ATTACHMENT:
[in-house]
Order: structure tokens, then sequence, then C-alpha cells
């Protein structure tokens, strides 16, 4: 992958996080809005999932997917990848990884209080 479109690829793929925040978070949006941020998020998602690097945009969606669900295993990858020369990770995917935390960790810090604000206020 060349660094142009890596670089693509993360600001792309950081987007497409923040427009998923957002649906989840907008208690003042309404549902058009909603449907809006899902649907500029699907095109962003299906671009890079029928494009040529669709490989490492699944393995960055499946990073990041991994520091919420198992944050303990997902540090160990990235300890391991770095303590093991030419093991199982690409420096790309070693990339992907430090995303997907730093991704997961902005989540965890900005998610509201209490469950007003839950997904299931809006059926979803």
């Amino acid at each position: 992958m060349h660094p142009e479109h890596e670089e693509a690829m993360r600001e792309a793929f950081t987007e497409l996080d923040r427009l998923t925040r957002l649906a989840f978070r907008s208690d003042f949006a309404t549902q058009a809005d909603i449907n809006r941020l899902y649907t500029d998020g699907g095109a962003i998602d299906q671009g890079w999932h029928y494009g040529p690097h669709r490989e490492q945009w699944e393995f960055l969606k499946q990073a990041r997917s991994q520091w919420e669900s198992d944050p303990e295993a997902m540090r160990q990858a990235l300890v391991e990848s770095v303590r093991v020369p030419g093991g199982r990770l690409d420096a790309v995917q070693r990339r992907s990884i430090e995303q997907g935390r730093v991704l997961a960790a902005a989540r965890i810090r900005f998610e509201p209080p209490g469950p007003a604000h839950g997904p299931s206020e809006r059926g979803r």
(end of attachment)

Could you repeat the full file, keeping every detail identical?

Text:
[in-house]
Order: structure tokens, then sequence, then C-alpha cells
């Protein structure tokens, strides 16, 4: 992958996080809005999932997917990848990884209080 479109690829793929925040978070949006941020998020998602690097945009969606669900295993990858020369990770995917935390960790810090604000206020 060349660094142009890596670089693509993360600001792309950081987007497409923040427009998923957002649906989840907008208690003042309404549902058009909603449907809006899902649907500029699907095109962003299906671009890079029928494009040529669709490989490492699944393995960055499946990073990041991994520091919420198992944050303990997902540090160990990235300890391991770095303590093991030419093991199982690409420096790309070693990339992907430090995303997907730093991704997961902005989540965890900005998610509201209490469950007003839950997904299931809006059926979803």
């Amino acid at each position: 992958m060349h660094p142009e479109h890596e670089e693509a690829m993360r600001e792309a793929f950081t987007e497409l996080d923040r427009l998923t925040r957002l649906a989840f978070r907008s208690d003042f949006a309404t549902q058009a809005d909603i449907n809006r941020l899902y649907t500029d998020g699907g095109a962003i998602d299906q671009g890079w999932h029928y494009g040529p690097h669709r490989e490492q945009w699944e393995f960055l969606k499946q990073a990041r997917s991994q520091w919420e669900s198992d944050p303990e295993a997902m540090r160990q990858a990235l300890v391991e990848s770095v303590r093991v020369p030419g093991g199982r990770l690409d420096a790309v995917q070693r990339r992907s990884i430090e995303q997907g935390r730093v991704l997961a960790a902005a989540r965890i810090r900005f998610e509201p209080p209490g469950p007003a604000h839950g997904p299931s206020e809006r059926g979803r």